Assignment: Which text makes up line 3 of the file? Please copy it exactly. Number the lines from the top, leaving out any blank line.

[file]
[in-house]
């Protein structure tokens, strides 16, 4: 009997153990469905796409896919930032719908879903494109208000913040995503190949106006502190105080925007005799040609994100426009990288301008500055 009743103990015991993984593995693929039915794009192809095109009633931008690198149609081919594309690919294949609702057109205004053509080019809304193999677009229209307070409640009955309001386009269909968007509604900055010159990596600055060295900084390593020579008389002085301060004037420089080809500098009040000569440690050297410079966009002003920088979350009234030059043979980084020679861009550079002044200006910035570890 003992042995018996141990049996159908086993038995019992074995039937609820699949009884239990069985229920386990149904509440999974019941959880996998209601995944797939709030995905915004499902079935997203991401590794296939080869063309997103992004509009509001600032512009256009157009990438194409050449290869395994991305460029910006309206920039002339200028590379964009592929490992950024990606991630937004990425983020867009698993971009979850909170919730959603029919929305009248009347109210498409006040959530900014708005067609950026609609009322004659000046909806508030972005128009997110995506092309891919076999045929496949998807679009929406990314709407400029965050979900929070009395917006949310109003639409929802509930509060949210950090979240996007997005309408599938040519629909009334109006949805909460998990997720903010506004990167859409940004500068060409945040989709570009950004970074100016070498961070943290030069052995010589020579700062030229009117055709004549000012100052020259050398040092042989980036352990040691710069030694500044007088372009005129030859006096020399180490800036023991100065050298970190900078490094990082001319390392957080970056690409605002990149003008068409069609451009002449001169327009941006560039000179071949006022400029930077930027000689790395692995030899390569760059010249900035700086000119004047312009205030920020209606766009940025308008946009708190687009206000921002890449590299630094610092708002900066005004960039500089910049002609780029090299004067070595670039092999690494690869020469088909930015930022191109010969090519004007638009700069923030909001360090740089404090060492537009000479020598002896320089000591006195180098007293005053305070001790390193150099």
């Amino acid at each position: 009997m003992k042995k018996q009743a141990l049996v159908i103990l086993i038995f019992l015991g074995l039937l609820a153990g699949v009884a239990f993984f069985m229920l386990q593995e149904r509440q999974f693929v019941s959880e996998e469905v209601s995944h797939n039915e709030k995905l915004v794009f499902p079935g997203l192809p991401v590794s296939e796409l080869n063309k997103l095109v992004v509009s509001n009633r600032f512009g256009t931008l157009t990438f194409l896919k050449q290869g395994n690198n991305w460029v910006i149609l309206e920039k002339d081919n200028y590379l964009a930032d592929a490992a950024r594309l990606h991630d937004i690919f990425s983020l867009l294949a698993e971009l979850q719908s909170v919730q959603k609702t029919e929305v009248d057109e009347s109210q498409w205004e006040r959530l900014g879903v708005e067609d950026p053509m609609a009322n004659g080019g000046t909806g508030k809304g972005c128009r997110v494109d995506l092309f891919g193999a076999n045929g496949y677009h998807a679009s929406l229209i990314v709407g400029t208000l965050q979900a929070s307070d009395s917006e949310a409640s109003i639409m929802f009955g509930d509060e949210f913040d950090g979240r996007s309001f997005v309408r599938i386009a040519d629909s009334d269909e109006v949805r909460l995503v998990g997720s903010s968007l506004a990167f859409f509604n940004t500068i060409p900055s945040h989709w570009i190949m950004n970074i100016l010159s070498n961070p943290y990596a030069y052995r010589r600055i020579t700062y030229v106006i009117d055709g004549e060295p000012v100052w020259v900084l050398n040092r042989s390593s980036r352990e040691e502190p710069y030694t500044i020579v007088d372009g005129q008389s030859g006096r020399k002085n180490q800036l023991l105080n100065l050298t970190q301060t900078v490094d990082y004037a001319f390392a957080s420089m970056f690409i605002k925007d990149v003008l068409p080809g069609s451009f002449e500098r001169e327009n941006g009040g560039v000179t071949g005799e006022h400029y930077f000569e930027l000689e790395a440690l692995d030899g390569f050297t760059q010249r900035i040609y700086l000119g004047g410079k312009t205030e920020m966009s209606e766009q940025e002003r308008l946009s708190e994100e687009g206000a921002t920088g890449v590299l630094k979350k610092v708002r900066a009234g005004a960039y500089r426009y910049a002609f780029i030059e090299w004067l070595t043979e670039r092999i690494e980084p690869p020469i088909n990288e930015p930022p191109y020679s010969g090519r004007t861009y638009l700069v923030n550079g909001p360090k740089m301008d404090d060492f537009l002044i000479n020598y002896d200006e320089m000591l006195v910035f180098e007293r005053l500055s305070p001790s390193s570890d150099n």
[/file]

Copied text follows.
């Amino acid at each position: 009997m003992k042995k018996q009743a141990l049996v159908i103990l086993i038995f019992l015991g074995l039937l609820a153990g699949v009884a239990f993984f069985m229920l386990q593995e149904r509440q999974f693929v019941s959880e996998e469905v209601s995944h797939n039915e709030k995905l915004v794009f499902p079935g997203l192809p991401v590794s296939e796409l080869n063309k997103l095109v992004v509009s509001n009633r600032f512009g256009t931008l157009t990438f194409l896919k050449q290869g395994n690198n991305w460029v910006i149609l309206e920039k002339d081919n200028y590379l964009a930032d592929a490992a950024r594309l990606h991630d937004i690919f990425s983020l867009l294949a698993e971009l979850q719908s909170v919730q959603k609702t029919e929305v009248d057109e009347s109210q498409w205004e006040r959530l900014g879903v708005e067609d950026p053509m609609a009322n004659g080019g000046t909806g508030k809304g972005c128009r997110v494109d995506l092309f891919g193999a076999n045929g496949y677009h998807a679009s929406l229209i990314v709407g400029t208000l965050q979900a929070s307070d009395s917006e949310a409640s109003i639409m929802f009955g509930d509060e949210f913040d950090g979240r996007s309001f997005v309408r599938i386009a040519d629909s009334d269909e109006v949805r909460l995503v998990g997720s903010s968007l506004a990167f859409f509604n940004t500068i060409p900055s945040h989709w570009i190949m950004n970074i100016l010159s070498n961070p943290y990596a030069y052995r010589r600055i020579t700062y030229v106006i009117d055709g004549e060295p000012v100052w020259v900084l050398n040092r042989s390593s980036r352990e040691e502190p710069y030694t500044i020579v007088d372009g005129q008389s030859g006096r020399k002085n180490q800036l023991l105080n100065l050298t970190q301060t900078v490094d990082y004037a001319f390392a957080s420089m970056f690409i605002k925007d990149v003008l068409p080809g069609s451009f002449e500098r001169e327009n941006g009040g560039v000179t071949g005799e006022h400029y930077f000569e930027l000689e790395a440690l692995d030899g390569f050297t760059q010249r900035i040609y700086l000119g004047g410079k312009t205030e920020m966009s209606e766009q940025e002003r308008l946009s708190e994100e687009g206000a921002t920088g890449v590299l630094k979350k610092v708002r900066a009234g005004a960039y500089r426009y910049a002609f780029i030059e090299w004067l070595t043979e670039r092999i690494e980084p690869p020469i088909n990288e930015p930022p191109y020679s010969g090519r004007t861009y638009l700069v923030n550079g909001p360090k740089m301008d404090d060492f537009l002044i000479n020598y002896d200006e320089m000591l006195v910035f180098e007293r005053l500055s305070p001790s390193s570890d150099n």